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Open Banking and the Regulatory Landscape: A Review of PSD2

This is the second in a series of four articles about Open Banking and the Regulatory Landscape


By Ibtihaj Hassan.

The Directive 2007/64/EC, also known as the Payment Services Directive (1), was introduced to establish a comprehensive regulatory framework for payment services within the European Union (EU). This was done in light of factors such as irregularities between national regulations, new payment methods being introduced, enhancing competition and need for improved customer protection. The PSD1 along with regulations for cross-border payments, e-payments and others were meant to harmonise the payment services in the EU. However, with the retail payments market undergoing significant innovation and growth over the years, the PSD1 began to fail to fulfil the purpose it was set to.


Card, internet and mobile payments in particular seemed to remain fragmented across borders and were not comprehensively integrated under the PSD1 guidelines. Furthermore, new modes of payment continued to be introduced and failed to fall under the purview of the directive and these included digital wallets, P2P payments, cryptocurrency and others. This caused legal uncertainty and ambiguity and raised concerns regarding customer security. A rising need was felt for new rules to introduce more certainty, increase consumer confidence, enable new modes of payment and ensure a high standard of customer protection. This led to the introduction of the new and revised Payment Services Directive 2 (Directive (EU) 2015/2366) repealing the former and bringing new rules into place.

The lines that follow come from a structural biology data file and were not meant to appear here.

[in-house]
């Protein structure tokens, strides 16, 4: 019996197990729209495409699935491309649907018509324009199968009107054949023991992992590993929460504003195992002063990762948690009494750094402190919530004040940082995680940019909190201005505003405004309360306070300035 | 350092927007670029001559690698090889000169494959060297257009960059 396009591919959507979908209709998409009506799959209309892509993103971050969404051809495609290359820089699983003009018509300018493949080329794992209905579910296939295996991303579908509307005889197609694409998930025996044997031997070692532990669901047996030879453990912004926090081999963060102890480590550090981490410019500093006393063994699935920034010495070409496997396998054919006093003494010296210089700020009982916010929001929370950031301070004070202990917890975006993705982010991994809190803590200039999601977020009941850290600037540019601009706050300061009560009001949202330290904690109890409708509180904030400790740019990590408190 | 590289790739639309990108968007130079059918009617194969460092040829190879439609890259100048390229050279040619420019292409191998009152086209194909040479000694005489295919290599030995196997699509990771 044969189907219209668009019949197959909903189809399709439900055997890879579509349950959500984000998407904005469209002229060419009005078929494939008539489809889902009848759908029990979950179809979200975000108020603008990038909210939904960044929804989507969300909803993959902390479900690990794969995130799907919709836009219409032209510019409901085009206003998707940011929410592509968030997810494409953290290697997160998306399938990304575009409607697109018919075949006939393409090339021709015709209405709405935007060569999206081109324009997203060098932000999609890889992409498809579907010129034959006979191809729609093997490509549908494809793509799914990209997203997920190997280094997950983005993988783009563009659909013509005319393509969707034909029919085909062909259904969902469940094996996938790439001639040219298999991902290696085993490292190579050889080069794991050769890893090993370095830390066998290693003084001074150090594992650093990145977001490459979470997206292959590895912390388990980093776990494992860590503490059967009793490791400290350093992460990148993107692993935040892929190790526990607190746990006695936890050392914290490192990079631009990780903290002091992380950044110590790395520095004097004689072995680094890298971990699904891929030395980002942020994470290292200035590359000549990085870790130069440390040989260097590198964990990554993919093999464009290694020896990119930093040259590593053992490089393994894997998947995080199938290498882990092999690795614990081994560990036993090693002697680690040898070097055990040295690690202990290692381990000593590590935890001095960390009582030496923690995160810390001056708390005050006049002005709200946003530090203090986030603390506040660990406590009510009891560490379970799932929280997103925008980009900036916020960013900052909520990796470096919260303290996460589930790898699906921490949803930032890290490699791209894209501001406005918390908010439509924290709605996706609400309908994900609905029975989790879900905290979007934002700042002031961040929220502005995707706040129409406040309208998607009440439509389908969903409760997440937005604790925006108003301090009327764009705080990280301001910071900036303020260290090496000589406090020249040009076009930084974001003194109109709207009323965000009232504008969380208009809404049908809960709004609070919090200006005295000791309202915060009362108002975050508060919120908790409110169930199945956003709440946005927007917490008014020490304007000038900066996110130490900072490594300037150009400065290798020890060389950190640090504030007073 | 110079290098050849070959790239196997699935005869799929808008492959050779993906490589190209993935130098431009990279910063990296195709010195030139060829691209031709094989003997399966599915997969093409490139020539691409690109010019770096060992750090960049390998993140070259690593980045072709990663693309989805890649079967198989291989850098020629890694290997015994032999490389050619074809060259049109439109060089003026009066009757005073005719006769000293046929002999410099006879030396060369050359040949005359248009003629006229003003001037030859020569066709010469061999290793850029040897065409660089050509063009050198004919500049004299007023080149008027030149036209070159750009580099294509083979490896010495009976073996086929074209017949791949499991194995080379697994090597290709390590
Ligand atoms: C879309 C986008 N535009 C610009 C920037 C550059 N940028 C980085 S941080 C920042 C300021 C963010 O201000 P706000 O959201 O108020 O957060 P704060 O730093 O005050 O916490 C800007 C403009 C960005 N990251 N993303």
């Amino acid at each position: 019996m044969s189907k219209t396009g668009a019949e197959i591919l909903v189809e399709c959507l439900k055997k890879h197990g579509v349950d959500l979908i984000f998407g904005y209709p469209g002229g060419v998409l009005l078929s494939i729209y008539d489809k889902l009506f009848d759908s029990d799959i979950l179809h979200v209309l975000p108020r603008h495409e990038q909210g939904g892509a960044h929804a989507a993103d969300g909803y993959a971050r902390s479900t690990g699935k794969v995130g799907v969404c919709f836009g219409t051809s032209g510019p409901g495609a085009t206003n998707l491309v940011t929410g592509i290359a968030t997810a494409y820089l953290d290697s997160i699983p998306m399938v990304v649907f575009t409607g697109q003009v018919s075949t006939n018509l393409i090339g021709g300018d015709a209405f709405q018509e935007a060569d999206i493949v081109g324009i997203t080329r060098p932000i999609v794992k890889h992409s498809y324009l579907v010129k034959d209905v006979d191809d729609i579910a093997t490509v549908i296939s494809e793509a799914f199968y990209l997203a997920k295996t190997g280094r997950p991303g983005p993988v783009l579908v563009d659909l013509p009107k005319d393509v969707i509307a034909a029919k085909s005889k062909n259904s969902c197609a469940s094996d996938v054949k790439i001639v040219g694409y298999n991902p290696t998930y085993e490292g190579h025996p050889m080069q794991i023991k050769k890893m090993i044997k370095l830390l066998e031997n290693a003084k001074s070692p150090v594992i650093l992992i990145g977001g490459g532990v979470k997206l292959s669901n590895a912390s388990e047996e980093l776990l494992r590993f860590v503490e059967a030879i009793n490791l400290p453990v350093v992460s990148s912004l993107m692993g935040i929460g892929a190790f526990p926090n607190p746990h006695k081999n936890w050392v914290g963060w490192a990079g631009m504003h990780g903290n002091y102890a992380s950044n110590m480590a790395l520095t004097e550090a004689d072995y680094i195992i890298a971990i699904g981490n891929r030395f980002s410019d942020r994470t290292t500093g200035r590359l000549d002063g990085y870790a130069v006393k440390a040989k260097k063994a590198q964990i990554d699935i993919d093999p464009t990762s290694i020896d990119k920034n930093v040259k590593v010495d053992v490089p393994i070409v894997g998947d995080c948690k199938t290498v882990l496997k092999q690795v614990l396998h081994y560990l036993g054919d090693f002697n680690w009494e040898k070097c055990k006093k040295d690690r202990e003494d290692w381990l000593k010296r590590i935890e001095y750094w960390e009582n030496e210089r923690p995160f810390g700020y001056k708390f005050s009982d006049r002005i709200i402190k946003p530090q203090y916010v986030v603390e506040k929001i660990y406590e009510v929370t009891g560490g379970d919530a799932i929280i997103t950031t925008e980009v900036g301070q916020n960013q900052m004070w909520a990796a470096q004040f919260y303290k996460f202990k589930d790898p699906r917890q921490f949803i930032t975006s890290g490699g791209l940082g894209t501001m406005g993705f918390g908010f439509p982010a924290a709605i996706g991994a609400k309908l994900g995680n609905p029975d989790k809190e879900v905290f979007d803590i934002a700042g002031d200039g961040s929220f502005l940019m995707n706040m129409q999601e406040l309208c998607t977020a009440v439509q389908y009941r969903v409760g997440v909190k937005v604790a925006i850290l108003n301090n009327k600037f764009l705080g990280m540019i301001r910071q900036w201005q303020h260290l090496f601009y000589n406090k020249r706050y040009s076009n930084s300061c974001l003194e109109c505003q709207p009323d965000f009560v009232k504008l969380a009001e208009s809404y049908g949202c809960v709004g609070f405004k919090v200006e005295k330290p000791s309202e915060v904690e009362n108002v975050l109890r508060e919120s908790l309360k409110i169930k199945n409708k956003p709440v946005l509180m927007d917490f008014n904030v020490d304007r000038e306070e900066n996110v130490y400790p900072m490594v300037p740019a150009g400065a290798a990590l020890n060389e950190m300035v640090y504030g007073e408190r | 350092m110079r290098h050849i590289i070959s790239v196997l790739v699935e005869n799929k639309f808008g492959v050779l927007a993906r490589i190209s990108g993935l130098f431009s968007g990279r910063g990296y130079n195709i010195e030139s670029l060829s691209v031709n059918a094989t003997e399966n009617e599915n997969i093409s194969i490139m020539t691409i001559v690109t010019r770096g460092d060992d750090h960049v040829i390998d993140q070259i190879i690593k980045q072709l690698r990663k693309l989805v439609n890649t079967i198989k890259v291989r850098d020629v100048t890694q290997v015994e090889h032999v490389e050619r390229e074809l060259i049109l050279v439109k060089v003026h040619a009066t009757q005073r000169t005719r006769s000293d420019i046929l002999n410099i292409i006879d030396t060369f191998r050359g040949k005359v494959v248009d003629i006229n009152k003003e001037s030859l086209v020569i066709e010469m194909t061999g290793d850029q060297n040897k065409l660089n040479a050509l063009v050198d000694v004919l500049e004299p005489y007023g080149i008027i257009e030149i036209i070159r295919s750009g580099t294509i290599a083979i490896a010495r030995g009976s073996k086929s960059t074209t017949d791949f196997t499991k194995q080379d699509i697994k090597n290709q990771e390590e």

Building upon this foundation of PSD1, PSD2 aims to further streamline payment services, stimulate innovation, and safeguard consumers' financial data. In an era where digital transactions have become the norm, PSD2's influence on online payments is profound. The directive mandates a more secure and user-friendly payment environment by enforcing Strong Customer Authentication (SCA). SCA requires two or more forms of authentication, such as passwords and biometric data, significantly reducing the risk of unauthorised access and fraudulent activities. This translates into increased trust and confidence in online payment systems.


Moreover, PSD2 has paved the way for Open Banking, encouraging collaboration between traditional financial institutions and third-party providers. By mandating banks to provide authorised third parties access to customer account information through standardised APIs, Open Banking promotes competition and encourages the development of innovative financial products and services. This dynamic shift benefits consumers with a plethora of choices and tailor-made solutions for their financial needs.


PSD2's impact reverberates across both fintech startups and established financial institutions. By enabling third-party providers to access customer data, PSD2 fuels innovation. Fintechs can leverage this data to create innovative payment solutions, budgeting tools, financial management apps and other use cases. At the same time, traditional banks are prompted to revamp their offerings to stay competitive in the evolving financial landscape.


Innovation does not merely extend to products but also to the overall customer experience. With Open Banking, consumers gain a holistic view of their financial activities, more information and thus allowing for better management and planning of their finances.